Tips on 'how to' take attendance?

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novusmagister:
Between 40 and 50 students.

cc_alan:
Quote from: novusmagister on January 15, 2013,  1:02:29 AM

Between 40 and 50 students.


Hmm. My classes are capped at 30 and I also use a seating chart. You wrote that you take attendance at the beginning of class. Is it possible to move it to a time during the period that's more convenient for you? I usually wait until they are working on something and then I'll quickly scan the room and mark any absences on my seating chart.

Alan

novusmagister:
My classes used to be about 30 students until some changes were made in my college a few years back and the seating chart worked quite well for that size. However with more than 40 students, there are some difficulties with this.

corny:
My survey courses (35 students) are also discussion-based. I hand out little slips of paper for students to fill out each day with their name, a brief summary of their contributions to the day's discussion, and any followup questions or comments they have. It makes it much easier for me to keep track of who has contributed to the discussion, especially early in the semester when I'm still learning their names. I also like to believe that it encourages them to become more self-aware about what they're contributing to class. (To that end, I sometimes ask them to assign themselves a participation grade as well.)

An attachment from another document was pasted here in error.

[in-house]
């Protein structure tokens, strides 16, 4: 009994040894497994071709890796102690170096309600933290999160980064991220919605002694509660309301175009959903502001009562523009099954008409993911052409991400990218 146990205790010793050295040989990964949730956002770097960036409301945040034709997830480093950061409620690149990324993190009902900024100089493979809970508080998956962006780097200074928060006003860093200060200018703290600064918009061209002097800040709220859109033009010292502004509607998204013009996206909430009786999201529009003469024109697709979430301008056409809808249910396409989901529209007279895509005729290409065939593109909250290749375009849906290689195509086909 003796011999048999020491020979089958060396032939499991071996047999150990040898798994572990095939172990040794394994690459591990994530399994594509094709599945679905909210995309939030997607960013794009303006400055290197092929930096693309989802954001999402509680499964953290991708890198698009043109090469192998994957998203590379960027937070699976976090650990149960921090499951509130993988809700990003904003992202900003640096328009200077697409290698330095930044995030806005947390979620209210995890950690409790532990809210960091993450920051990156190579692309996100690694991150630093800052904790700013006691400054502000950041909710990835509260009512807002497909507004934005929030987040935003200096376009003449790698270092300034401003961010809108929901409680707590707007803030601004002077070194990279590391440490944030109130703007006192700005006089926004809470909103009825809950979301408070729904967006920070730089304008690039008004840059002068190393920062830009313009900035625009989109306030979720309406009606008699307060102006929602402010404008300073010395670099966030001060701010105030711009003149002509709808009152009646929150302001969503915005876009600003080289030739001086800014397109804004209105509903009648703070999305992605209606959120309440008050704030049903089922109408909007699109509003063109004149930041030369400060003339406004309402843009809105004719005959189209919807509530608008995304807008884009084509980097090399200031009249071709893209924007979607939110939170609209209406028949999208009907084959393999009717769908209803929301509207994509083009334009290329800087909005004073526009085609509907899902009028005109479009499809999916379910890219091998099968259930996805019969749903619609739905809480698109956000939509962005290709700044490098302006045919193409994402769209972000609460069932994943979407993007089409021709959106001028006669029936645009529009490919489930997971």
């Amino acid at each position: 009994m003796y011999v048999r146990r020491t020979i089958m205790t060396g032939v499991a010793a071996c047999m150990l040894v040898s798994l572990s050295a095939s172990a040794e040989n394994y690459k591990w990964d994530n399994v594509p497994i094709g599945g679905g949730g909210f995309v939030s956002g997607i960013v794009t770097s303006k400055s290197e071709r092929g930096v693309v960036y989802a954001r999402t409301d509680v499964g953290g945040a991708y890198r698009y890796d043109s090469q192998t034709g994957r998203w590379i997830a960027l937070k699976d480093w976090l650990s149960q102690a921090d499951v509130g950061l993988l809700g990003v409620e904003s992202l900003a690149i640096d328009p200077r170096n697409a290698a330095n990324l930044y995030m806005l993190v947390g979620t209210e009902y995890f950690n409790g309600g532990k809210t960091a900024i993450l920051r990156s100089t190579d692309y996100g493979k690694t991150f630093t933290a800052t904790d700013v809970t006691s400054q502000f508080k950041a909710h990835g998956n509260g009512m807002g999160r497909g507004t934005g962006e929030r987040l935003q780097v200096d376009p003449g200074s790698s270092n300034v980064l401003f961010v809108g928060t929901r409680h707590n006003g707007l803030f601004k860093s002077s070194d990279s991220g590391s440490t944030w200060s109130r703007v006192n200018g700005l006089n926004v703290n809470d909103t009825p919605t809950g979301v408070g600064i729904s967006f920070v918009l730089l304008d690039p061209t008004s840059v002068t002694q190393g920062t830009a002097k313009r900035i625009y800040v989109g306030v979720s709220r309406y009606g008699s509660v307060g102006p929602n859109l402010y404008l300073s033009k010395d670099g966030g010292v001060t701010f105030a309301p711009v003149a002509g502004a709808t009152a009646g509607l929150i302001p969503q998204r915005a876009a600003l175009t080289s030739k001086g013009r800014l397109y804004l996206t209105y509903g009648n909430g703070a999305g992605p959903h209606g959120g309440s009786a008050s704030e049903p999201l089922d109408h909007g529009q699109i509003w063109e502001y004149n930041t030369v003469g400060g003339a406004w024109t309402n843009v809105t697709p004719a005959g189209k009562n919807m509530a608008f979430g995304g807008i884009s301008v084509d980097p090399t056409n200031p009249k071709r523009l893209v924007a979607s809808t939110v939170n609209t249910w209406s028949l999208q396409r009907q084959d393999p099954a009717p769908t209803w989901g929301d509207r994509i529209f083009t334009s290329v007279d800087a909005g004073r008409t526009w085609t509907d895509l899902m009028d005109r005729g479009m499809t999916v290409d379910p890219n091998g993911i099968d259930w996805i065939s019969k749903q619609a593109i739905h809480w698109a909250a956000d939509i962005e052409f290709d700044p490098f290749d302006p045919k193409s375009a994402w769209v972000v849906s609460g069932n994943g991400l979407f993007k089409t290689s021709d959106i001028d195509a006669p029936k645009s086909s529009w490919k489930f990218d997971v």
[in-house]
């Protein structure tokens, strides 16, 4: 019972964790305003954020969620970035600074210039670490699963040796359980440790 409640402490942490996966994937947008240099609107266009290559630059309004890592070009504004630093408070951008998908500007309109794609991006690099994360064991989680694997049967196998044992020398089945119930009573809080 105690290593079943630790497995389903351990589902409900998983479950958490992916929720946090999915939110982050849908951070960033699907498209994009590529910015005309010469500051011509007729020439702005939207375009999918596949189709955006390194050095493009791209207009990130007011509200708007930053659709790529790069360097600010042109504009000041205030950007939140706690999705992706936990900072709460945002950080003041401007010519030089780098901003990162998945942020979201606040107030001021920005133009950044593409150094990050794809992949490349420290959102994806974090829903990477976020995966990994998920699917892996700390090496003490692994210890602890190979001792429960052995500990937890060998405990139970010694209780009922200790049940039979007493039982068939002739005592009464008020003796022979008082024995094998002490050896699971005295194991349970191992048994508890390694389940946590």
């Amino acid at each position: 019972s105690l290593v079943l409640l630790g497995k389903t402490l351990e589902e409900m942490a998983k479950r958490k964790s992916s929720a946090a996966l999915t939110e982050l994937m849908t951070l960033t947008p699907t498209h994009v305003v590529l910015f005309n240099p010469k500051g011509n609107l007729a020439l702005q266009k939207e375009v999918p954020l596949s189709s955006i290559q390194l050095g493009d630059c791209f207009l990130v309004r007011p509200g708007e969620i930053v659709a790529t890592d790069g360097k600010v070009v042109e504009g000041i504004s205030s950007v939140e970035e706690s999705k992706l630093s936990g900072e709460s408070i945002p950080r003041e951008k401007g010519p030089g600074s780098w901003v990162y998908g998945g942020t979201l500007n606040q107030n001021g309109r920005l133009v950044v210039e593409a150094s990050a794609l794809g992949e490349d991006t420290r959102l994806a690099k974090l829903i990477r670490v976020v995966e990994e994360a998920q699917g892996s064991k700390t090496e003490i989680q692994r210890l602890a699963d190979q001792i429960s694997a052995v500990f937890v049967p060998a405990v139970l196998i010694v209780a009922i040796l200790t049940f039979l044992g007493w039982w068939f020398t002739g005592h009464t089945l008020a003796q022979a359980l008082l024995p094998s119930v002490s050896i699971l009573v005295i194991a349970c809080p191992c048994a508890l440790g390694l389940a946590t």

The downside is that alphabetizing, reading (or even glancing at), and recording grades for all those little sheets does take more time than just checking off names on a sheet and then recording that. But it does prevent the long, boring reading of names at the beginning of class, and it's really, really helpful if you're grading for participation (or at least it is for me).

coldandcallous:
I've done in-class assignments similar to what systeme_d and corny describe, and I've found the assignments work well. (I also use them in lieu of taking attendance, but that's another thread.)

I gauge response in the actual class session to determine how closely to read the responses. When we have good discussion and things move along as I expect, I read them quickly. If it seems like the students are struggling, have a slow or disjointed discussion, etc., then I usually take a little longer to read them.

Most of the assignments are graded pass/fail. (Students who write something relevant get the points.) Others, I read and give brief (very brief) feedback.

Since I don't do them every session, the grading isn't particularly onerous.

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